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I am trying to create a DLL for authentication using Java and JNI.

To create the DLL, I have created a Win32 application whose Character Set and Runtime Library information are Multi-Byte String and Multi-threaded (/MT) respectively.

I have tested the DLL on WinXP with valid and invalid user credentials. Both work fine.

I need to know whether the same DLL will work in Chinese / Japanese environments as well.

Can anyone help me out with this issue?

Thanks in advance.

Regards

Jegan K S

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2 Answers 2

It should work fine, if you only ever treat strings as blobs. When you start accessing them "char-by-char" (i.e. byte-by-byte), things might go wrong if you assume a C char is a complete charater. Likewise, if you assume you can split the string in the middle into two substrings, it might go wrong, etc.

Also, a question is how you convert a Java string into such a multi-byte string; there are right and wrong ways to do so.

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JNI has a standard way to get access to the bytes in a Java string (GetStringUTFChars if I remember right), which means it comes out as UTF-8. Thus, if it handles any non-ASCII at all (including your name, I see), then it should handle CJK characters just fine. –  Chris Jester-Young Dec 17 '08 at 13:35
    
One oddity I've known (I don't know if it's still the case) is that the JVM UTF-8 support doesn't handle 4-byte sequences (for code points outside BMP) directly. Instead, it uses two 3-byte sequences corresponding to the UTF-16 surrogate pair representation. It's seriously ick. –  Chris Jester-Young Dec 17 '08 at 13:36
    
The latter representation is called CESU: unicode.org/reports/tr26 –  Chris Jester-Young Dec 17 '08 at 13:39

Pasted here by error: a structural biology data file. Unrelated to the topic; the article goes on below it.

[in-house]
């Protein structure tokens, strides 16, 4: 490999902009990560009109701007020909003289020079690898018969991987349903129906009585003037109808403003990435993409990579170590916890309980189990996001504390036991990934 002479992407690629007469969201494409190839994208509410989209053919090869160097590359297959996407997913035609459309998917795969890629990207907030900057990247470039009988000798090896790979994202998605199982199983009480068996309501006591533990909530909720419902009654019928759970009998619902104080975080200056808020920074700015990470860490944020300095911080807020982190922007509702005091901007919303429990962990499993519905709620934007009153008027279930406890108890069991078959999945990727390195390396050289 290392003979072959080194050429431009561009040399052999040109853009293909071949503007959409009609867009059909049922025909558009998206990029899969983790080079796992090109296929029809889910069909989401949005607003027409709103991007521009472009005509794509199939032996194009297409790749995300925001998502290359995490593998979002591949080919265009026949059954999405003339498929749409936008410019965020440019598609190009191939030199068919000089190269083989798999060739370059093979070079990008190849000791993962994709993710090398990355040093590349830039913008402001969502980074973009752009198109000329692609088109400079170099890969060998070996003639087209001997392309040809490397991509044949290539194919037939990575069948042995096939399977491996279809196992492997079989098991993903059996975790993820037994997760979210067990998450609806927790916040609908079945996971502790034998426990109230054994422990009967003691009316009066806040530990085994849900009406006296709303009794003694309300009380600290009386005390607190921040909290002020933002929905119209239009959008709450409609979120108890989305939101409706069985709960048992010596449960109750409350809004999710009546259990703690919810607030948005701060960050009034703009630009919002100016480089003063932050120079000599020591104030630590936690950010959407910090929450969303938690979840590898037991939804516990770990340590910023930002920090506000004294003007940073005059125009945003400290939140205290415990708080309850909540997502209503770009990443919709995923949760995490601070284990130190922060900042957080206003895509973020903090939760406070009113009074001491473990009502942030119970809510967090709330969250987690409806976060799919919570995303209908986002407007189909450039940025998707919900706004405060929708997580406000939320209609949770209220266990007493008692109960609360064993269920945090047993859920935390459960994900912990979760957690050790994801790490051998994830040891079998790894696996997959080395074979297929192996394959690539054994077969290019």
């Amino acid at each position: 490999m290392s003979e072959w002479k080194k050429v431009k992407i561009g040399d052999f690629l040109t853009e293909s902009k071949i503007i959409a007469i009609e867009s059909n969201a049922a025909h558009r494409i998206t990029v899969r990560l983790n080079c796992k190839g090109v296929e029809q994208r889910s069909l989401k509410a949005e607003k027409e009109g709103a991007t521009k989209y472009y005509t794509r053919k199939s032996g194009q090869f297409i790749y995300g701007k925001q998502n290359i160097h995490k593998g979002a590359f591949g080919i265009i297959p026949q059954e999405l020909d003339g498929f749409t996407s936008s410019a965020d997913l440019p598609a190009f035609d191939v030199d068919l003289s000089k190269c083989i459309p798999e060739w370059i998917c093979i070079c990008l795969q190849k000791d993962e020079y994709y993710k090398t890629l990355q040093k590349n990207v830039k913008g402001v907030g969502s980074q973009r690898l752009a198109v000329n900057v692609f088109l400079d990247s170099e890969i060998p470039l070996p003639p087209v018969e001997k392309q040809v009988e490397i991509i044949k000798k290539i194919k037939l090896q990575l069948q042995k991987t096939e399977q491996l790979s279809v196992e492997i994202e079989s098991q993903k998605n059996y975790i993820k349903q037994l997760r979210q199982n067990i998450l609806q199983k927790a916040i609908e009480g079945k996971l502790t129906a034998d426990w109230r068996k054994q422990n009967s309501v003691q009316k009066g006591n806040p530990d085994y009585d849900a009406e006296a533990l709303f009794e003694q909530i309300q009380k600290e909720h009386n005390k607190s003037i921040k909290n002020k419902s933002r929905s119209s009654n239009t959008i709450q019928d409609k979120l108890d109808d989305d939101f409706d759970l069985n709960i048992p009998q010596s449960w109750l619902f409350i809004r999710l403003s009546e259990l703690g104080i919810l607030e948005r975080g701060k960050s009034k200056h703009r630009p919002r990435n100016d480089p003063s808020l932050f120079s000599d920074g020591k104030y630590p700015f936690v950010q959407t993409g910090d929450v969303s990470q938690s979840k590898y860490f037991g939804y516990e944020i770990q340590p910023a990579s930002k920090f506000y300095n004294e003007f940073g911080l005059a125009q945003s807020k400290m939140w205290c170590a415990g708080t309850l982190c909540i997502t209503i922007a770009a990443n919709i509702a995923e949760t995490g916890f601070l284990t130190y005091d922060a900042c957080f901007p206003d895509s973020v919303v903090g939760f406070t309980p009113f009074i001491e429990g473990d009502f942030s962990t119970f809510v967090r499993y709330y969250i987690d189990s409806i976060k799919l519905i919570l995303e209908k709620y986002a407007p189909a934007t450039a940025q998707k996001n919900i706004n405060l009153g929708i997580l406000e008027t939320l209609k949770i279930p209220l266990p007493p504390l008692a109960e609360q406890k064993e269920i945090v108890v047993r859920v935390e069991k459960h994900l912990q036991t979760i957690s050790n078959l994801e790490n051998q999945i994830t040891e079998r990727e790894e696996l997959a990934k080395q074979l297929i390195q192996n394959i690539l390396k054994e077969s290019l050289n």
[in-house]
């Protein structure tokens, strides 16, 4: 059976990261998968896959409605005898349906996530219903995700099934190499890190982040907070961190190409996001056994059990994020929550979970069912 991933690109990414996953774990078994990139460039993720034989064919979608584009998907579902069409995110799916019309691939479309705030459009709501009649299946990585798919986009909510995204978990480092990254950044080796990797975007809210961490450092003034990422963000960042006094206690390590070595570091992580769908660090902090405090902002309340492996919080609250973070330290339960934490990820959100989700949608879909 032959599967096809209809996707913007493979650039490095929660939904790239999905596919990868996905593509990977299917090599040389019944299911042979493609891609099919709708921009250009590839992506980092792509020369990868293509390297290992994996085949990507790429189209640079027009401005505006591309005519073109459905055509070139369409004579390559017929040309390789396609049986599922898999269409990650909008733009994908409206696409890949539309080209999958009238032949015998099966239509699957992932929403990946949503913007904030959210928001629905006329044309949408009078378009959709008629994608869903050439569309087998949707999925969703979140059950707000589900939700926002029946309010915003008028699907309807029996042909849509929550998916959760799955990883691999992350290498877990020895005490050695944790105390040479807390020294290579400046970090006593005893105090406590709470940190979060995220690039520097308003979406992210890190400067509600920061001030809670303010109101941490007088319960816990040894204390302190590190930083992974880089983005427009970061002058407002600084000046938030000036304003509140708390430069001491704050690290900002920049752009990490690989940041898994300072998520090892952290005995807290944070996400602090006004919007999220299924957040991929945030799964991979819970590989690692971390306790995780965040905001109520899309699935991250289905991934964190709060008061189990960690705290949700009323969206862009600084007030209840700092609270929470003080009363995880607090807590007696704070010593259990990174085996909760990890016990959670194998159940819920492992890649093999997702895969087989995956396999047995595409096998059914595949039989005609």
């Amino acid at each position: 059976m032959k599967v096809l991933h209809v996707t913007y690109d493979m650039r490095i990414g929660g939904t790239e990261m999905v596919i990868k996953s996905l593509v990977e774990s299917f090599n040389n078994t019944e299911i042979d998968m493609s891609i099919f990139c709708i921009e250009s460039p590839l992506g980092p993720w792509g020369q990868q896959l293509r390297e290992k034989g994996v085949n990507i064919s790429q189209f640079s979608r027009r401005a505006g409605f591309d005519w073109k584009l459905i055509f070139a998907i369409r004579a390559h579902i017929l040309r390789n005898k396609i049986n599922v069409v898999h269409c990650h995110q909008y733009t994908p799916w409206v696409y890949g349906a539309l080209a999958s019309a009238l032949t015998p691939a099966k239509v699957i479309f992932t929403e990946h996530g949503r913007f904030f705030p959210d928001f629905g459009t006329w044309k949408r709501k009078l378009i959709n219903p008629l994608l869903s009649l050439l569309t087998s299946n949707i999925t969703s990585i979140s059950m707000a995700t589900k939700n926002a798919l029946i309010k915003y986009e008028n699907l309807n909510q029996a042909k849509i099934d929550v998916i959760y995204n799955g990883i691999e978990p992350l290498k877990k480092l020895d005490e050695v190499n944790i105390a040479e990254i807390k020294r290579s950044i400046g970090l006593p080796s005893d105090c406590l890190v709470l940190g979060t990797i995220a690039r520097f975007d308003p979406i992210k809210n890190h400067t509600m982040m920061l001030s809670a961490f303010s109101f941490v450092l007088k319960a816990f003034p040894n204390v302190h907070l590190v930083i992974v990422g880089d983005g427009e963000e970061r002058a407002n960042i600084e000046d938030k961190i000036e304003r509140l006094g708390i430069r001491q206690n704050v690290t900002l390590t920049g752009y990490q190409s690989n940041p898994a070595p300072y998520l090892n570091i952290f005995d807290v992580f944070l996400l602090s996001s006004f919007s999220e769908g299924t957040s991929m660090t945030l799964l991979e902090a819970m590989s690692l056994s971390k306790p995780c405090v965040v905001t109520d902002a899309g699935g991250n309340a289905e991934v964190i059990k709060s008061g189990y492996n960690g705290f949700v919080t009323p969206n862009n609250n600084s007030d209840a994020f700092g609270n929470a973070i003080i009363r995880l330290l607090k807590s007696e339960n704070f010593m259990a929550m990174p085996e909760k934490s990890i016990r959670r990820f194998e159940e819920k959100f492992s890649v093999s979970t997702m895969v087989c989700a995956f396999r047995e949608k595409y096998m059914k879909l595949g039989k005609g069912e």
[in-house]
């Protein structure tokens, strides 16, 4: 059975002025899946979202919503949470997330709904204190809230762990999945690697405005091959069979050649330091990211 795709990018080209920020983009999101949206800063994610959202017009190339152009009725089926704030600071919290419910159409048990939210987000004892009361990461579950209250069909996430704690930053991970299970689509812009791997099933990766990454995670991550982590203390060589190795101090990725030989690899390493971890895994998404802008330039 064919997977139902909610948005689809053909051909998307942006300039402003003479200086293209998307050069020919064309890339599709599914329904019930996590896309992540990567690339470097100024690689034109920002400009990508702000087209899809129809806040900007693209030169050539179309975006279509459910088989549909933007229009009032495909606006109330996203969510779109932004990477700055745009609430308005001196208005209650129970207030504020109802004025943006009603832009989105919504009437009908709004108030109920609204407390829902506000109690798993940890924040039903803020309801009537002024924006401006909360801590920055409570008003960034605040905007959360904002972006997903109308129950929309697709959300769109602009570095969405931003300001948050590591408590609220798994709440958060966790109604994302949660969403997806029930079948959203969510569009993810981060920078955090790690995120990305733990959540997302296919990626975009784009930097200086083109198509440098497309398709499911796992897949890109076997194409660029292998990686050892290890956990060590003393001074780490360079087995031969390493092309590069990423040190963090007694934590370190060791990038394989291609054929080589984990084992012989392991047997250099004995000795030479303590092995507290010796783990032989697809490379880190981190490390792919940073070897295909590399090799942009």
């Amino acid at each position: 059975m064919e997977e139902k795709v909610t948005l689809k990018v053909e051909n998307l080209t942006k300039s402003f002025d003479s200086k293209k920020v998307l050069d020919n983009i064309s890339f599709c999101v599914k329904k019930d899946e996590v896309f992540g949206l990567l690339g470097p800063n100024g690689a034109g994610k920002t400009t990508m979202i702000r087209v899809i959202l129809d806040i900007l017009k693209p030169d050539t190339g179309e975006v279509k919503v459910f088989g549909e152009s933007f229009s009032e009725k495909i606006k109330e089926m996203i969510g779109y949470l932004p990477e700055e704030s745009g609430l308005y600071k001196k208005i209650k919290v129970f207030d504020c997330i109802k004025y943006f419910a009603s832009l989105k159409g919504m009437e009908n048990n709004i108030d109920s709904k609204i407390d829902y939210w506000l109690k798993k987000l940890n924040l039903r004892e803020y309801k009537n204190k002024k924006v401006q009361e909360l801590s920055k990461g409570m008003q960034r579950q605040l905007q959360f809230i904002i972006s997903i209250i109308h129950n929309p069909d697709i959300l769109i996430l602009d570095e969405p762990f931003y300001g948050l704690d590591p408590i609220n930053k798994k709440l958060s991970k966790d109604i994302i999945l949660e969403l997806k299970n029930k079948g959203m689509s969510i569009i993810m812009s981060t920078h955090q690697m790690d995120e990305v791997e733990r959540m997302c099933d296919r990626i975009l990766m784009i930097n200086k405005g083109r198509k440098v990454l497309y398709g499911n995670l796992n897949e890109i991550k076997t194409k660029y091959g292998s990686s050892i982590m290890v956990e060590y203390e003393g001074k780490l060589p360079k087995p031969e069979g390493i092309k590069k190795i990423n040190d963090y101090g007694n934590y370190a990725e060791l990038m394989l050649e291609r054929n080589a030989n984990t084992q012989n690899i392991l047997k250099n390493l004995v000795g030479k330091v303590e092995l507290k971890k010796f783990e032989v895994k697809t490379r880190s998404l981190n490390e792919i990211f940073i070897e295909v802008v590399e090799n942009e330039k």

If the Java UTF-8 function has been used, then it will definitely fail in the MBCS API of Windows, which requires text encoded in the ANSI code page, not UTF-8. –  Martin v. Löwis Dec 17 '08 at 16:27
    
Agree, I neglected to see the bit in the question about MBCS API. I do think, then, that using the Unicode API is more ideal, but in any case, the OP should use GetStringChars (not GetStringUTFChars), then either use it straight (Unicode API) or use WideCharToMultiByte to convert it (MBCS API). –  Chris Jester-Young Dec 17 '08 at 21:36

What Martin writes is true:

It should work fine, if you only ever treat strings as blobs. When you start accessing them "char-by-char" (i.e. byte-by-byte), things might go wrong if you assume a C char is a complete charater. Likewise, if you assume you can split the string in the middle into two substrings, it might go wrong, etc.

But it's worse than that. Running on a Japanese or Chinese system merely makes it more likely your code will encounter multi-byte (non-ASCII) text. Even running on a US English system (the simplest case), it's entirely possible your code will encounter multi-byte (non-ASCII) text. Don't assume the strings used in the user interface by default are the limit of what you might encounter.

Also note that converting your project to "Unicode" (as Microsoft calls it) won't help because Microsoft's choice of Unicode encoding is UTF-16, which has similar problems (less often). (In UTF-16, the term to look out for is "surrogate pair".)

Text processing is hard. Let's go shopping!

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